By Gary Stevens

When one person manages the majority of your organization’s network and IT business functions, it’s easy for them to become overwhelmed.

In the midst of helping employees with workstation issues and making sure the hardware functions properly, there’s the “small” matter of protecting the company’s network from malicious cyberattack.

With so much to do, how does one prioritize security measures?

Here are five steps to help an SME maintain reliable network security and protect the business from various types of cyber-threats.

1. Start With the Best in Firewall and Antivirus Protection

A firewall is often the first line of defense when it comes from preventing data breaches. The thing to remember is that new threats are created daily – hourly even. Over time, they’ve become more sophisticated. Some may even be able to circumvent your present firewall if it’s outdated.

When was the last time you replaced your firewall with a new version or a new product altogether? If it’s been three years or more, it’s time to look at something different. You may be able to get a free or deeply discounted upgrade of the same product. If not that, look for a great introductory deal from a different provider.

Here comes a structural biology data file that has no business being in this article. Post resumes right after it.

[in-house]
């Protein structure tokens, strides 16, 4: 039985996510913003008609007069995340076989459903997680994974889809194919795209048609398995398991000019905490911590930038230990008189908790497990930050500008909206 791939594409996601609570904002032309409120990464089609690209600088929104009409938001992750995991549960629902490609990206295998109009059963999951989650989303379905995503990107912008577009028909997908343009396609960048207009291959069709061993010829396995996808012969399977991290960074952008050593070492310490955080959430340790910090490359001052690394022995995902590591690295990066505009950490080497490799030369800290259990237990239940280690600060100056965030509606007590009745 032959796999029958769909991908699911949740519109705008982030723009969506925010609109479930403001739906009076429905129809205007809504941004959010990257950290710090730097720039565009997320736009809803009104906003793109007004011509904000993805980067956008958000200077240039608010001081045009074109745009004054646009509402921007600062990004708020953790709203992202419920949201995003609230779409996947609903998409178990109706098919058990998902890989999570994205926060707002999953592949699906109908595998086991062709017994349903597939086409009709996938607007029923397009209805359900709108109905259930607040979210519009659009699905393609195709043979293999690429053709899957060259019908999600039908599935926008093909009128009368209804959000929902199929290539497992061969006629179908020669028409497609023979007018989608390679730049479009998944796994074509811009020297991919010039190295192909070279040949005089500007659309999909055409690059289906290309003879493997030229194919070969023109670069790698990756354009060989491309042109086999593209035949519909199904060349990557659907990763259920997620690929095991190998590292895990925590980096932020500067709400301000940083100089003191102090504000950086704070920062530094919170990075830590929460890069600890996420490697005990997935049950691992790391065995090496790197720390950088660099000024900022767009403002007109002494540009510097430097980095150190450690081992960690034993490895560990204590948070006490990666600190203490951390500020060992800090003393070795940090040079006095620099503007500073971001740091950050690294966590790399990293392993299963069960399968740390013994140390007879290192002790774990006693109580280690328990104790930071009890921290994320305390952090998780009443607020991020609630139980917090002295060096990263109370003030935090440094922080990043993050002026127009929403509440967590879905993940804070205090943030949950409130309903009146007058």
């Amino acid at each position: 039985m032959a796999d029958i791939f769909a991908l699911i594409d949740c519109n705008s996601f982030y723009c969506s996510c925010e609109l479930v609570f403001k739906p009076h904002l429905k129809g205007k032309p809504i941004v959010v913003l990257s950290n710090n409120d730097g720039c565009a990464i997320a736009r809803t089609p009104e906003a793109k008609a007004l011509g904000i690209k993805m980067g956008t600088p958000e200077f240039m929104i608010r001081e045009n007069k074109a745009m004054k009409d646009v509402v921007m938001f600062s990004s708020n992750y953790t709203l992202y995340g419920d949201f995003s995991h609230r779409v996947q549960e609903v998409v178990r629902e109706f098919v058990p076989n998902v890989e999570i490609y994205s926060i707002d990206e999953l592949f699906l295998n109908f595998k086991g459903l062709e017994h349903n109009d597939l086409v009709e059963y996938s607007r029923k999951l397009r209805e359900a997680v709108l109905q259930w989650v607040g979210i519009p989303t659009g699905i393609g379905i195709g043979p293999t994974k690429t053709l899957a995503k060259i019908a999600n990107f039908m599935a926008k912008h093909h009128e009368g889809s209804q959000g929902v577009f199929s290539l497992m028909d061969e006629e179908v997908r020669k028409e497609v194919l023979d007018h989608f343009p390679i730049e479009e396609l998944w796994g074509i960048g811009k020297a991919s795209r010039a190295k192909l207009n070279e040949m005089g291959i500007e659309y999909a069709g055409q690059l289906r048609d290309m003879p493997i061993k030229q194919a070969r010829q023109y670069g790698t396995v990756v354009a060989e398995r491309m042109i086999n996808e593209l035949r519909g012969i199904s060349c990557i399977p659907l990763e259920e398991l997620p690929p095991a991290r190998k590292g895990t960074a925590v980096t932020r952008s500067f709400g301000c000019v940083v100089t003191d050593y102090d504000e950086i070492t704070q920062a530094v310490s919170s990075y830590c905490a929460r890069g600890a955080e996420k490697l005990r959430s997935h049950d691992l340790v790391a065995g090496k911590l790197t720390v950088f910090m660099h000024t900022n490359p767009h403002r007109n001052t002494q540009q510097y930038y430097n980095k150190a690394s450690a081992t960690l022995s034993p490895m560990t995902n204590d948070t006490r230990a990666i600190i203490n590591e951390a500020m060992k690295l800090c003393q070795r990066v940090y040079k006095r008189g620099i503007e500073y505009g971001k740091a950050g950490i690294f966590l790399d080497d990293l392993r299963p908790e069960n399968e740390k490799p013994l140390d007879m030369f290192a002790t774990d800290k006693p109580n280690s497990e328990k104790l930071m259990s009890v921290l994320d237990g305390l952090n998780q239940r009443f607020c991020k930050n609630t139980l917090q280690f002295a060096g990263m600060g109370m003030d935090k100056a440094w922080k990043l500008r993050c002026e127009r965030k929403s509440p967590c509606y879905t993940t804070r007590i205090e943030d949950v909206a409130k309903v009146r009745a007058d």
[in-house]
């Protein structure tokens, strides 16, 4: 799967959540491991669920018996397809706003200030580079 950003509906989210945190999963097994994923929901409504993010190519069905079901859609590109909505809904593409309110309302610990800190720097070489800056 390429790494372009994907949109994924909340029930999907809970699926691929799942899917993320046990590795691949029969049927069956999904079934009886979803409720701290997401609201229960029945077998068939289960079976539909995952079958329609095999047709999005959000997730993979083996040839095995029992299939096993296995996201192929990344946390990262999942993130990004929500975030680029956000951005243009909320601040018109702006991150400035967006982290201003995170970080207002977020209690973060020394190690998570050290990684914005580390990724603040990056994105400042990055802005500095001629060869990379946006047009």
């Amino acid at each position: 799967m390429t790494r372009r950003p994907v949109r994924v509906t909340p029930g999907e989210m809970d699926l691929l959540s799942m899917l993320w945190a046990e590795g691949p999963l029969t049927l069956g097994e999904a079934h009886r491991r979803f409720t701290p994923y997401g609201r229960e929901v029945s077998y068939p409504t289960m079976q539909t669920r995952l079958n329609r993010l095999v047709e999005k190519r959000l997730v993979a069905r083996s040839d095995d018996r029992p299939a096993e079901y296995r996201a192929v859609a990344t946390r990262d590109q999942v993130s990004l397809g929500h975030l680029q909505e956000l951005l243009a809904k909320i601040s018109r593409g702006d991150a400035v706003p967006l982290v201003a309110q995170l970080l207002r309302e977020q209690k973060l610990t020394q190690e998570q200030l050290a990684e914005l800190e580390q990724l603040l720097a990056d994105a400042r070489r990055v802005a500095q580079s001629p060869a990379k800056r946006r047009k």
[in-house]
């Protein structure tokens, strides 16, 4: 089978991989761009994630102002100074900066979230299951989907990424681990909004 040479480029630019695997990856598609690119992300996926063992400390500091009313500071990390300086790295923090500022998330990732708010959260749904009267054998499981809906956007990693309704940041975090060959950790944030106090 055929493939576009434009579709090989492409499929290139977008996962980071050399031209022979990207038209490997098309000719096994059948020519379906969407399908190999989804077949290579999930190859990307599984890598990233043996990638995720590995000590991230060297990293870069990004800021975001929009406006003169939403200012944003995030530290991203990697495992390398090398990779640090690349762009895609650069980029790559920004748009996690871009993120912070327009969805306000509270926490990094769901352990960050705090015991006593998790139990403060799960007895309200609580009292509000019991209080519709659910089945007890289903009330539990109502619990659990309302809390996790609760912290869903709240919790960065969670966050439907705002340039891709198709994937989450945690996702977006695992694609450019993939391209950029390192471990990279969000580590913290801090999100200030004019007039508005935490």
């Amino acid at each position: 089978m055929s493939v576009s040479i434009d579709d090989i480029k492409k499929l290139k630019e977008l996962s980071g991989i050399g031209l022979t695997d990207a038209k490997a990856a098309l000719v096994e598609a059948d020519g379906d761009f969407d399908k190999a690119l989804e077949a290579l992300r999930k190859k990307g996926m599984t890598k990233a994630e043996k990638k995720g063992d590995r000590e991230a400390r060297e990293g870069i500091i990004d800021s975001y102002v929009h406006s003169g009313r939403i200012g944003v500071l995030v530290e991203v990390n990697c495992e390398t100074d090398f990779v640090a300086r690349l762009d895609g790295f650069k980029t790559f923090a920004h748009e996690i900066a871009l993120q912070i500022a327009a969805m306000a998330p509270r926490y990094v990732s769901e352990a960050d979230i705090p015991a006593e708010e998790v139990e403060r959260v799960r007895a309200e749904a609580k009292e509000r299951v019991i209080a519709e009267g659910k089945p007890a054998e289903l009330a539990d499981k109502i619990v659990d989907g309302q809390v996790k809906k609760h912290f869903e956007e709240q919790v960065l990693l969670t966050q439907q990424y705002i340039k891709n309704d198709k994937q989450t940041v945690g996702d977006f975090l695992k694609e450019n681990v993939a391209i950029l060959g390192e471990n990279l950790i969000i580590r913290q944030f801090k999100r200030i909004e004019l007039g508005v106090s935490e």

When it comes to a firewall, always be auditing your software and making sure your firewall is up to date.

And it’s not only about the firewall. You also want the best in anti-virus protection, even if it costs a little more. While a free version may be all right for home use, it doesn’t fly for a business. Make sure that your subscription includes enough licenses to cover devices used by remote employees.

Start by comparing the features of any anti-virus software product carefully. You’ll find that the fee-based products have considerably more to offer than their free counterparts. Remember to verify that the product comes with free updates and maybe even a free upgrade in the future.

That saves money while still ensuring you have the best protection from viruses, malware, spyware, and other threats.

2. And Keep All Your Software Updated